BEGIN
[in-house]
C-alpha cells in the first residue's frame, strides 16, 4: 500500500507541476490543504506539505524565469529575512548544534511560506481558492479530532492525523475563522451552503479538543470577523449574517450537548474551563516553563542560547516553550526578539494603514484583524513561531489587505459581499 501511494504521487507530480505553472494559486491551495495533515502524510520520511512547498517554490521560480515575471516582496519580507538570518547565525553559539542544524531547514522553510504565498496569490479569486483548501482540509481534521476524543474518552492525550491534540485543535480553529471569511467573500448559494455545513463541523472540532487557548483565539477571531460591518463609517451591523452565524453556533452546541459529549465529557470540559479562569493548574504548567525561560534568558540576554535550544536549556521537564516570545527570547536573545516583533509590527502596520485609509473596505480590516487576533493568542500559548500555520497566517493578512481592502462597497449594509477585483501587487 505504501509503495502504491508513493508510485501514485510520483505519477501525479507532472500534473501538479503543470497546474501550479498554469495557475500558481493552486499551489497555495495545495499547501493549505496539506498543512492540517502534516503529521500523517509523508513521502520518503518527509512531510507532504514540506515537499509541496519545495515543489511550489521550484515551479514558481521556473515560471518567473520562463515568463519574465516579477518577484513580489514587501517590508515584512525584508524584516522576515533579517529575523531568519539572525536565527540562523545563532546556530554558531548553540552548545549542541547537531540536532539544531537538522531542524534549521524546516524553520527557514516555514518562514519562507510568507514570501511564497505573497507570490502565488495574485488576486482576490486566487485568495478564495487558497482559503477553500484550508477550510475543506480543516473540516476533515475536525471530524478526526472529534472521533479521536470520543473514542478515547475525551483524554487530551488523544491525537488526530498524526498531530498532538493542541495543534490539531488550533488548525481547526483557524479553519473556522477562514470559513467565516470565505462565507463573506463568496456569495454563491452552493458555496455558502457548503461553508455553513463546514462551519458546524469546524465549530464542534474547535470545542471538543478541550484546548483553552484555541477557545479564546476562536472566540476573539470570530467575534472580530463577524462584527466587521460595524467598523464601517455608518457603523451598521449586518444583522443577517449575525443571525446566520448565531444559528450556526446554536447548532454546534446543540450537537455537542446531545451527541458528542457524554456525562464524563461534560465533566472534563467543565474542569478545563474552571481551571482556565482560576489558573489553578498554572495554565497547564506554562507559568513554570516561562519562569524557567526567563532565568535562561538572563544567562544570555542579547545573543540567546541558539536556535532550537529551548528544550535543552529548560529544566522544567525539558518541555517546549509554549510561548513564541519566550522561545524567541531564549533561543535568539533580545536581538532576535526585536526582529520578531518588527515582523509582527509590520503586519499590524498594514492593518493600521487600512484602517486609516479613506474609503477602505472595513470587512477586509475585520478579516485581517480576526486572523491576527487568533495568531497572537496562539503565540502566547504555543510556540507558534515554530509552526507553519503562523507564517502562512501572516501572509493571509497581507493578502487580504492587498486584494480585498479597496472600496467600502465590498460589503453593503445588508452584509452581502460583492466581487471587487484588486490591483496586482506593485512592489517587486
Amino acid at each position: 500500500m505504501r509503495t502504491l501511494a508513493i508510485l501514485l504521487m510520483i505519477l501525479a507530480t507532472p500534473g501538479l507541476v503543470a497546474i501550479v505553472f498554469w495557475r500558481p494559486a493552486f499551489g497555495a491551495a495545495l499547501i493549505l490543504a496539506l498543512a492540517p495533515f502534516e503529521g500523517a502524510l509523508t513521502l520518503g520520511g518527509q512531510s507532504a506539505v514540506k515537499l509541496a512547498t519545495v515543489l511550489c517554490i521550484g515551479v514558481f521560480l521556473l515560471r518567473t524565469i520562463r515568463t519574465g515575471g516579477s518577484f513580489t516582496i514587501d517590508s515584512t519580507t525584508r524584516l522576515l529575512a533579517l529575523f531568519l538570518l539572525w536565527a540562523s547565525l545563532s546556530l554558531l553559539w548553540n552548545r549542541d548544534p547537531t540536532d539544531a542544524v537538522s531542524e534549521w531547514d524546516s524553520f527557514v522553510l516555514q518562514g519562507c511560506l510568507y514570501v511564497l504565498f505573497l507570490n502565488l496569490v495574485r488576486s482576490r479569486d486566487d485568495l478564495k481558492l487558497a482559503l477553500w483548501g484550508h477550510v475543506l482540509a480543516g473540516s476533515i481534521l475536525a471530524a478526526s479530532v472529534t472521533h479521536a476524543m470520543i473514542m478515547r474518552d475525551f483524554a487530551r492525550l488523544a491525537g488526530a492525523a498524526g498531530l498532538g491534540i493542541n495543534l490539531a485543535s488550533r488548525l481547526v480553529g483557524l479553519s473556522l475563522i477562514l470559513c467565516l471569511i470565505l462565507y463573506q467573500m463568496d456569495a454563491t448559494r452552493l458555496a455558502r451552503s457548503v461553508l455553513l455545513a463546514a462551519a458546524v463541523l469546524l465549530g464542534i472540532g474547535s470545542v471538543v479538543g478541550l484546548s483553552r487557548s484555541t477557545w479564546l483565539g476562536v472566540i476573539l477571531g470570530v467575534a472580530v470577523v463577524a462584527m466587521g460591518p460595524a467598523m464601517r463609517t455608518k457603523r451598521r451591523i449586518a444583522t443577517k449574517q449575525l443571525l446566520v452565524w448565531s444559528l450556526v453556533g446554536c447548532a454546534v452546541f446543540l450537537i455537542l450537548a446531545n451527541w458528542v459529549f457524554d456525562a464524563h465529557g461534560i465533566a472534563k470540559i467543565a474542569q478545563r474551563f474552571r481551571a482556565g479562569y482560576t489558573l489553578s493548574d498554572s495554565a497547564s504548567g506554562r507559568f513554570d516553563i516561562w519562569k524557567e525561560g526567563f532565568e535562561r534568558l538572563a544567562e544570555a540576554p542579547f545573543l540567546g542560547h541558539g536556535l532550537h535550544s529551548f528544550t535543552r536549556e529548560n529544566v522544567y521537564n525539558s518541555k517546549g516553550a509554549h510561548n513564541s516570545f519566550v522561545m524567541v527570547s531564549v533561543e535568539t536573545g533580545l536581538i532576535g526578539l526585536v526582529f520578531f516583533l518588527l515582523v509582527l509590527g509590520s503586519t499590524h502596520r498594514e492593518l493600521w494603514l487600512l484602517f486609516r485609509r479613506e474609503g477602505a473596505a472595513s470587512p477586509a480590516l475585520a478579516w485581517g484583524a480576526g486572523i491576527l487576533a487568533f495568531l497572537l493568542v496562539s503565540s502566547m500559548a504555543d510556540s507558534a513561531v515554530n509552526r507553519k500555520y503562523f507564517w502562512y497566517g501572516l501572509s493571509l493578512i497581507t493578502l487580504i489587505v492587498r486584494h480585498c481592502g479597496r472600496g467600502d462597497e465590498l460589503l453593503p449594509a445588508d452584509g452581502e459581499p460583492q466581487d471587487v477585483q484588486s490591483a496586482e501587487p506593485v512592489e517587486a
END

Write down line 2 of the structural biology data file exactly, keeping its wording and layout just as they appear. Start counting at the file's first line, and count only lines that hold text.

C-alpha cells in the first residue's frame, strides 16, 4: 500500500507541476490543504506539505524565469529575512548544534511560506481558492479530532492525523475563522451552503479538543470577523449574517450537548474551563516553563542560547516553550526578539494603514484583524513561531489587505459581499 501511494504521487507530480505553472494559486491551495495533515502524510520520511512547498517554490521560480515575471516582496519580507538570518547565525553559539542544524531547514522553510504565498496569490479569486483548501482540509481534521476524543474518552492525550491534540485543535480553529471569511467573500448559494455545513463541523472540532487557548483565539477571531460591518463609517451591523452565524453556533452546541459529549465529557470540559479562569493548574504548567525561560534568558540576554535550544536549556521537564516570545527570547536573545516583533509590527502596520485609509473596505480590516487576533493568542500559548500555520497566517493578512481592502462597497449594509477585483501587487 505504501509503495502504491508513493508510485501514485510520483505519477501525479507532472500534473501538479503543470497546474501550479498554469495557475500558481493552486499551489497555495495545495499547501493549505496539506498543512492540517502534516503529521500523517509523508513521502520518503518527509512531510507532504514540506515537499509541496519545495515543489511550489521550484515551479514558481521556473515560471518567473520562463515568463519574465516579477518577484513580489514587501517590508515584512525584508524584516522576515533579517529575523531568519539572525536565527540562523545563532546556530554558531548553540552548545549542541547537531540536532539544531537538522531542524534549521524546516524553520527557514516555514518562514519562507510568507514570501511564497505573497507570490502565488495574485488576486482576490486566487485568495478564495487558497482559503477553500484550508477550510475543506480543516473540516476533515475536525471530524478526526472529534472521533479521536470520543473514542478515547475525551483524554487530551488523544491525537488526530498524526498531530498532538493542541495543534490539531488550533488548525481547526483557524479553519473556522477562514470559513467565516470565505462565507463573506463568496456569495454563491452552493458555496455558502457548503461553508455553513463546514462551519458546524469546524465549530464542534474547535470545542471538543478541550484546548483553552484555541477557545479564546476562536472566540476573539470570530467575534472580530463577524462584527466587521460595524467598523464601517455608518457603523451598521449586518444583522443577517449575525443571525446566520448565531444559528450556526446554536447548532454546534446543540450537537455537542446531545451527541458528542457524554456525562464524563461534560465533566472534563467543565474542569478545563474552571481551571482556565482560576489558573489553578498554572495554565497547564506554562507559568513554570516561562519562569524557567526567563532565568535562561538572563544567562544570555542579547545573543540567546541558539536556535532550537529551548528544550535543552529548560529544566522544567525539558518541555517546549509554549510561548513564541519566550522561545524567541531564549533561543535568539533580545536581538532576535526585536526582529520578531518588527515582523509582527509590520503586519499590524498594514492593518493600521487600512484602517486609516479613506474609503477602505472595513470587512477586509475585520478579516485581517480576526486572523491576527487568533495568531497572537496562539503565540502566547504555543510556540507558534515554530509552526507553519503562523507564517502562512501572516501572509493571509497581507493578502487580504492587498486584494480585498479597496472600496467600502465590498460589503453593503445588508452584509452581502460583492466581487471587487484588486490591483496586482506593485512592489517587486